Sophie Lizard generously offers free access to this board located on her Be a Freelance Blogger website. You can browse job listings and pay rates as an unregistered guest.
A free job board, courtesy of Problogger, listing a wide variety of online content writing jobs.
Flexjobs: Writing Telecommuting & Part-Time Jobs
Flexjobs offers job listings in a variety of fields, all under the overarching theme of job flexibility. I’m linking to the writing specific jobs, but think about it … if you’re in transition from another field as you move into writing, a “flex job” in any field could give you more time to write.
Flexible Jobs for Writers: These Companies Offer Remote Positions
While these aren’t writing jobs, they are options to consider if you need a steady income while you pursue your writing goals. Finding a more flexible job may just free up the time you need to get that book done!
Here is another job board, this time specifically for writers. You can search for jobs with pay rates only, as well as editor jobs, literary markets, and competitions.
How (& Where) to Get a Short Story Published
If you’re a fiction writer, this might be an option to consider between books … or, you may be a short story writer, a la Alice Munro. This piece will give you some ideas on where you can get them published.
Short stories are beautiful, but will they sell?
In light of Alice Munro’s Nobel Prize, one would think that the short story market is booming. This article identifies the ongoing challenges in the market for this type of fiction.
The big short—why Amazon’s Kindle Singles are the future
Here is yet another way technology is altering the publishing landscape. Traditional print publishers would never be willing to print a 50 page story, no matter how perfect. But now? Publish it yourself as a “single”!
How to Get Your Short Stories Published in Lit Mags
Great advice for how to get your short stories published, and why you should consider writing them (if you haven’t yet).
Let’s Write a Short Story (a Write Practice Resource)
This whole website, courtesy of Joe Bunting of The Write Practice, is packed with useful tips and resources, including an article titled “44 Literary Magazines To Submit To”.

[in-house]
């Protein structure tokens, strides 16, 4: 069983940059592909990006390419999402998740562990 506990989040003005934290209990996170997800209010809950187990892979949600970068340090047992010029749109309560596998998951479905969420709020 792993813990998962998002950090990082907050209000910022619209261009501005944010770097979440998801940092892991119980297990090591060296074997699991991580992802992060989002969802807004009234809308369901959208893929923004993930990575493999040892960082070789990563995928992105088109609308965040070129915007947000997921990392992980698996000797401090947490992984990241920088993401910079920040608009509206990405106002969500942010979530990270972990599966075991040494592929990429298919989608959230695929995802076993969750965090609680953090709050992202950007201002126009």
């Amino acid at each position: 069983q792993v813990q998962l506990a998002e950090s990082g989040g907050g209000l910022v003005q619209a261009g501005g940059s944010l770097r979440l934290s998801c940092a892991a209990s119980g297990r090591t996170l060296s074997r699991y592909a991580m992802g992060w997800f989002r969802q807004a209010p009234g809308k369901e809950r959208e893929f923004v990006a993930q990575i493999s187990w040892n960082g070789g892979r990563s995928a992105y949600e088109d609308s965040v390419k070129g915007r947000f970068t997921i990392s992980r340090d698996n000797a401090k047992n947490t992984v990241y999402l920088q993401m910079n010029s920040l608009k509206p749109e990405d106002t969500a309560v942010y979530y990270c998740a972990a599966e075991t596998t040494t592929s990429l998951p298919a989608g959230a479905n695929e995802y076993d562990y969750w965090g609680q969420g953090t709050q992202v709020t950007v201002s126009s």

Crowdfunding for Authors: Is it right and is it right for you?
If you’re not yet familiar with the concept, Susan Bearman of Write it Sideways gives you a thorough introduction to crowdfunding and how it would work for your book.
Top Tips on Crowdfunding for Authors
Written by ALLi’s own Crowdfunding Advisor, “authorpreneur” Ben Galley, this article not only explains what is involved in crowdfunding for self-publishing authors, but gives you tips on how to go about doing it well.
Is Crowdfunding for Authors a Good Idea?
Another good introduction to crowdfunding, this article explores what’s involved for authors who want to take the crowdfunding route and how they would go about doing it. Quotable: “If you’re looking to crowdfund, think of it as a full-time marketing job.”
Kickstarted: How two Austin authors raised $19,000 in 11 hours
A news article that summarizes the success of the crowdfunding project, “Fiction Unboxed“, by Sean Platt and Johnny B. Truant.
A Warts-and-All Guide to Kickstarter: What Works and What Doesn’t (Plus Where We Royally Screwed Up)
Sean Platt and Johnny B. Truant provide an account of lessons learned from their “Fiction Unboxed” project. I remember this one catching my eye from the start; they offered donors the opportunity to watch them write a novel from scratch. Very cool … and I heard a rumor they’ll be doing it again.
Example: CursiveLogic (a workbook and method of teaching cursive writing)
This recent project intrigued the teacher in me, so I had to share. A teacher, concerned that cursive writing skills are becoming a lost art, decided to find a way to teach it in a way that would give students a fast and easy result. She got her workbook funded well beyond her goal.
Combined, you will find hundreds of ways for you to submit your writing in the list below, and there are probably many more specific to your area and country. I tried to limit this list to opportunities open to international applicants. (For example, I saw many, many sites from Canada, but they were for Canadians only so I left them out.)
It’s worth taking a look. I’ve read accounts of quite a few writers who do quite well for themselves just with contests alone.
Final Wrap Up
I hope you have found some useful resources and information that will help you on your path to making money with your writing.
Was there an idea you hadn’t thought of before? Did you find something new that intrigues you enough to give it a try? Is there a particular approach identified on this list that has worked/not worked for you?
Comments are now closed, but I always love to hear from readers so feel free to contact me!